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How Soccer Can Learn A Lot From Tennis

wimbledon How Soccer Can Learn A Lot From Tennis

It’s been years since I last watched a Wimbledon men’s singles tennis final on TV. By luck, it was one of the most extraordinary finals ever as Rafael Nadal narrowly defeated Roger Federer in five sets.

As a sports fan who spends the vast majority of his time watching soccer matches, there were a couple of aspects about the Wimbledon coverage that thoroughly impressed me.

First, it was a joy to listen to Wimbledon radio coverage over the internet from BBC Five Live. I’m so sick of the BBC blocking me from listening to their radio coverage of the Premier League, Champions League and international football matches due to rights restrictions.

Radio coverage of matches, especially from the BBC, adds so much drama to sports whether it’s Wimbledon or Premier League matches. Presumably Wimbledon hasn’t broken up the internet radio rights to their tennis matches so that the BBC doesn’t have to block the radio coverage for listeners outside the United Kingdom.

Second, it’s an absolute joy to see how the stodgy sport of tennis has used advances in technology to improve the game. While it’s not new to Wimbledon (it was introduced over twelve months ago), this was the first time I had a chance to watch the Hawk-Eye electronic review of controversial calls.

The way it works is simple. If a player wants to challenge a call that he believes was incorrect, a computerized animation of the call is shown on the electronic scoreboard within 30 seconds for the chair umpire, players, crowd and TV audience all to watch it live to see whether the call was correct or not.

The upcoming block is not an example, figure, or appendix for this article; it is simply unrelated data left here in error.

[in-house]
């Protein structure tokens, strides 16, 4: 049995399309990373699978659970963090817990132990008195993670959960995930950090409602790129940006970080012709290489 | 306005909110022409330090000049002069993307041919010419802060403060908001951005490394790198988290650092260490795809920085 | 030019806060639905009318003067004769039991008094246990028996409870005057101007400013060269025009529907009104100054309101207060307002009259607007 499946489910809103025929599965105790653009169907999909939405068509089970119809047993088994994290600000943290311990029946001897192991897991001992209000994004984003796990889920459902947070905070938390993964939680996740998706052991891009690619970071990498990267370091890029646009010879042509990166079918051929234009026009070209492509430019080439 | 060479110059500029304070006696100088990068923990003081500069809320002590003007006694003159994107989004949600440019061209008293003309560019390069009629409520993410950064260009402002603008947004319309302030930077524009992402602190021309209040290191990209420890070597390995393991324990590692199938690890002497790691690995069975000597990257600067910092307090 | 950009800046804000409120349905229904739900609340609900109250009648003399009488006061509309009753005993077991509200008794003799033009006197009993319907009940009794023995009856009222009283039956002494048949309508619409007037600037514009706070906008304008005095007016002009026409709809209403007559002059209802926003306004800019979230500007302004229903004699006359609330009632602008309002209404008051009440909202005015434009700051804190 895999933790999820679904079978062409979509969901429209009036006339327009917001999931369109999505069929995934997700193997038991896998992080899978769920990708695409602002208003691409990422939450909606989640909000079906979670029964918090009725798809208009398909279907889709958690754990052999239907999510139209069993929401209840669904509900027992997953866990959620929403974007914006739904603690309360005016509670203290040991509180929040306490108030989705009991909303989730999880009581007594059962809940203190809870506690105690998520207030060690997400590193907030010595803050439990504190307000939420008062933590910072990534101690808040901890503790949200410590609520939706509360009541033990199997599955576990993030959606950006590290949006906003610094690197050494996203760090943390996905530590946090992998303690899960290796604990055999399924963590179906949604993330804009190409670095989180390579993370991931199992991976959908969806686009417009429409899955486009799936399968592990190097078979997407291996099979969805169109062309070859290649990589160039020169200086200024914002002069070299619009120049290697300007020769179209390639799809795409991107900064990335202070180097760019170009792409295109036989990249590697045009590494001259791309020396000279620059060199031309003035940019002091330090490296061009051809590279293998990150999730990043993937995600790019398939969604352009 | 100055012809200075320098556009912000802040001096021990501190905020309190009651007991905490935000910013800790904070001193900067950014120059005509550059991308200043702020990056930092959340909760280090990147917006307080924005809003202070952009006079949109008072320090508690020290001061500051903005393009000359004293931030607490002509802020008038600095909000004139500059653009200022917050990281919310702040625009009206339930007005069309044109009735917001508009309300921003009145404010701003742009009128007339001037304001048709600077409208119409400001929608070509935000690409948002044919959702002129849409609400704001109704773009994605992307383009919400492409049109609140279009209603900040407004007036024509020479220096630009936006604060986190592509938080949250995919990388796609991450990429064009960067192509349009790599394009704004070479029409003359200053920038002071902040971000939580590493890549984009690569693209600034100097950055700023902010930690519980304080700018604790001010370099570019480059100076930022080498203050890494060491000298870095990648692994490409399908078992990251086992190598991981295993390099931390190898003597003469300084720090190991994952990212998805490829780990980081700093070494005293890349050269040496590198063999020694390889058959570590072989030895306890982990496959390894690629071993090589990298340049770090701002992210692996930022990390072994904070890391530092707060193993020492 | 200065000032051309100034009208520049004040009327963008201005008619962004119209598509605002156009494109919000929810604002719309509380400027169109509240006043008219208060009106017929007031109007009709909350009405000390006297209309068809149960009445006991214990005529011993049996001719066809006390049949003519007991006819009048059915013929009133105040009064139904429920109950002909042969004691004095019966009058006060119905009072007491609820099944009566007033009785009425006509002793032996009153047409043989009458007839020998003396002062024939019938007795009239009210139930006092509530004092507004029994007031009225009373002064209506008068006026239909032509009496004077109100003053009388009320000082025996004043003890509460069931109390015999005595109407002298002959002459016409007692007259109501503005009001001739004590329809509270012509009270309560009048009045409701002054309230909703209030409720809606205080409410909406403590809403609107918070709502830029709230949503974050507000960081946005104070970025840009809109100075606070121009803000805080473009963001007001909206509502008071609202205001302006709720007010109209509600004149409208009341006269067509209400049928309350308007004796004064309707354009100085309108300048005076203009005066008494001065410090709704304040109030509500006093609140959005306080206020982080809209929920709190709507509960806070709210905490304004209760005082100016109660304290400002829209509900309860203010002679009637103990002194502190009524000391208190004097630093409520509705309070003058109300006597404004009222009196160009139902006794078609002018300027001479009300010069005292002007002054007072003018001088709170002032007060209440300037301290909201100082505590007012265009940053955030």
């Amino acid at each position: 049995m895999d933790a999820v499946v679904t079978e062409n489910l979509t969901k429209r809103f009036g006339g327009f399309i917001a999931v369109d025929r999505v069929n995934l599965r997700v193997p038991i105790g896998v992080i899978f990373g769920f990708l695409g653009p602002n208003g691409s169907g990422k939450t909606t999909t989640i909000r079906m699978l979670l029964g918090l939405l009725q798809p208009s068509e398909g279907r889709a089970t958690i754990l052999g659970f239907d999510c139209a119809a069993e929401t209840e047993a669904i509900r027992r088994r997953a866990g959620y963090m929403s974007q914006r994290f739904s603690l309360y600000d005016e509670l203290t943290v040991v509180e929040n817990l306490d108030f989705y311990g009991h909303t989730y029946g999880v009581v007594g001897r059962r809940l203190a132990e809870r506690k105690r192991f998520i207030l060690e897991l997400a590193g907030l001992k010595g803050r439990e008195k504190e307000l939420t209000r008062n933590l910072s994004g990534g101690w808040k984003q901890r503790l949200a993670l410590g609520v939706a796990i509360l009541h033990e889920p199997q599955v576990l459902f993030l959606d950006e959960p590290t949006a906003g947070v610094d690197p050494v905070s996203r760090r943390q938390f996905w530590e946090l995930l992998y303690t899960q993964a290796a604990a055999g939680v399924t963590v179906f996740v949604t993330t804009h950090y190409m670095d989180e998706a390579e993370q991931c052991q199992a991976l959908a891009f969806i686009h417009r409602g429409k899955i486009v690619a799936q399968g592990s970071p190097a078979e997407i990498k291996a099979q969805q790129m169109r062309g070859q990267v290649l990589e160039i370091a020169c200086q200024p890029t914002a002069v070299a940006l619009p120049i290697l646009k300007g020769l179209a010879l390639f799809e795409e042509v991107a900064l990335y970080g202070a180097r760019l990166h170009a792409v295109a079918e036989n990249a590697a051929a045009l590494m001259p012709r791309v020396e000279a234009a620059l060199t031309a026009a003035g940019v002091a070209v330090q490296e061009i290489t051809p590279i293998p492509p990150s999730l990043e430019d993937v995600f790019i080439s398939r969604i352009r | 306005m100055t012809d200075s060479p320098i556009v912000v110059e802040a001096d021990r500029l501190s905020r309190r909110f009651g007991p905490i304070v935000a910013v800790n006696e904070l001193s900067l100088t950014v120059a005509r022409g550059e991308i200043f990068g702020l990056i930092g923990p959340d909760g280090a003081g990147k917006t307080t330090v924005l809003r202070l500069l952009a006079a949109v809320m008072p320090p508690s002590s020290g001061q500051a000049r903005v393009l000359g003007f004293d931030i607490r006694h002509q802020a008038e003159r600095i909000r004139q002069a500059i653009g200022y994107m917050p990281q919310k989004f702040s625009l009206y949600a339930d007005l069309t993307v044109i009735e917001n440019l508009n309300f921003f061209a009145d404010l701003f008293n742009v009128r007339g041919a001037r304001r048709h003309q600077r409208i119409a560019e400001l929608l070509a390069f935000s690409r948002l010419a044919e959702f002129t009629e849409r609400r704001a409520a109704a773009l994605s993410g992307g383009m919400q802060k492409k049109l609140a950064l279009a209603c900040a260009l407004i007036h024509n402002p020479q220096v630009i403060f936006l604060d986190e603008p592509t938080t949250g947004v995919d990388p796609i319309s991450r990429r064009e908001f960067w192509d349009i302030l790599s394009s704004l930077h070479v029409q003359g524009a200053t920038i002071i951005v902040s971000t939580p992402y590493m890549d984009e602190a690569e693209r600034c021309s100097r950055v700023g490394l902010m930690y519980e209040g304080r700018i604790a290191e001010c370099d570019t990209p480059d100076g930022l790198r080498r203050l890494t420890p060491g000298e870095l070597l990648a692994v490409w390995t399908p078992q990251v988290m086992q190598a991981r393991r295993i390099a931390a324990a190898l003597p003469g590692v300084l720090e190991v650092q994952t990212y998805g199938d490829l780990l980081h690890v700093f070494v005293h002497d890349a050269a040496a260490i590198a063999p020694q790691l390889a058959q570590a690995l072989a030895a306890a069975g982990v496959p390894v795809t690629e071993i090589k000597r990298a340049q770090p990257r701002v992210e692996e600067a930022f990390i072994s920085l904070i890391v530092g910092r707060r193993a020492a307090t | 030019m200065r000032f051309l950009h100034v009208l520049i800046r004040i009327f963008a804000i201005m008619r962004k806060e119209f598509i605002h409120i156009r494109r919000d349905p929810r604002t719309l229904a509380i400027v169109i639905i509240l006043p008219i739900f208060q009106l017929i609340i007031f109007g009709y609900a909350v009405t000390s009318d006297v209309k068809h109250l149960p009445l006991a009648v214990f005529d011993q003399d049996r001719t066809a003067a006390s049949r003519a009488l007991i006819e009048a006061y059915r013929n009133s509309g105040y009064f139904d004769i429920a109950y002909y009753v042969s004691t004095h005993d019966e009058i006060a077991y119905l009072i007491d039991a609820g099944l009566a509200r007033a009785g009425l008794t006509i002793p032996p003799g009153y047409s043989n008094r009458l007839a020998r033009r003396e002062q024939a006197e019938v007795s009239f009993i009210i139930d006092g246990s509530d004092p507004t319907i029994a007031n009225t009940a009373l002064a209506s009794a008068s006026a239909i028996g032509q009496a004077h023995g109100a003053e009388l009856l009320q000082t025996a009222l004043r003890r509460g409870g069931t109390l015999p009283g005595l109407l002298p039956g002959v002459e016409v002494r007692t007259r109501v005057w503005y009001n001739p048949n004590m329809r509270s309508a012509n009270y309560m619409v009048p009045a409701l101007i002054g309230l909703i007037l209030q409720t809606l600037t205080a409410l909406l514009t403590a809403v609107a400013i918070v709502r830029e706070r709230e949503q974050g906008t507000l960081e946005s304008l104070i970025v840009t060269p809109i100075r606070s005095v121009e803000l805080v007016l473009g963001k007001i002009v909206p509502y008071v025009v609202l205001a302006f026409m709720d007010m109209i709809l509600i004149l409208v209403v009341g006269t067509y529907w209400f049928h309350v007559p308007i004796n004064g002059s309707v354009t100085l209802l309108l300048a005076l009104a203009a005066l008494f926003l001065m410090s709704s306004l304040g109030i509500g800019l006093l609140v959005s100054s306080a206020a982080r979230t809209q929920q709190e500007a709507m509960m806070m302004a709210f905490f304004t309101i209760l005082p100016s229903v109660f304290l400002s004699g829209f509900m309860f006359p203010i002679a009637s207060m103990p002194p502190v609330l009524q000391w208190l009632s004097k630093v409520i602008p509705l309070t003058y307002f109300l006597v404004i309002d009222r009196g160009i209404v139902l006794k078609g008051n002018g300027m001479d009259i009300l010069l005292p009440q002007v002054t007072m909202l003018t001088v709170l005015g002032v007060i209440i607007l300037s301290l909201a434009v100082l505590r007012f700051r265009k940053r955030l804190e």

The beauty of the technology is that it doesn’t interfere with the game because it’s so quick, it removes the controversy by proving to everyone whether a ball was in or out and it takes the pressure off the chair umpire.

While sports such as cricket and tennis are stereotypically perceived as being stodgy, conservative and behind the times, the reality is that soccer is the sport that is reluctant to change and more rooted in tradition for tradition’s sake. It’s time for soccer to grow up and for FIFA to begin using technology where it’s needed most. Let’s start with whether a ball has crossed a goal-line or not and then take it from there.

Here’s a video to show how impressive the Hawk-Eye technology is:

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About Christopher Harris

Founder and publisher of World Soccer Talk, Christopher Harris is the managing editor of the site. He has been interviewed by The New York Times, The Guardian and several other publications. Plus he has made appearances on NPR, BBC World, CBC, BBC Five Live, talkSPORT and beIN SPORT. Harris, who has lived in Florida since 1984, has supported Swansea City since 1979. He's also an expert on soccer in South Florida, and got engaged during half-time of a MLS game. Harris launched EPL Talk in 2005, which was rebranded as World Soccer Talk in 2013.
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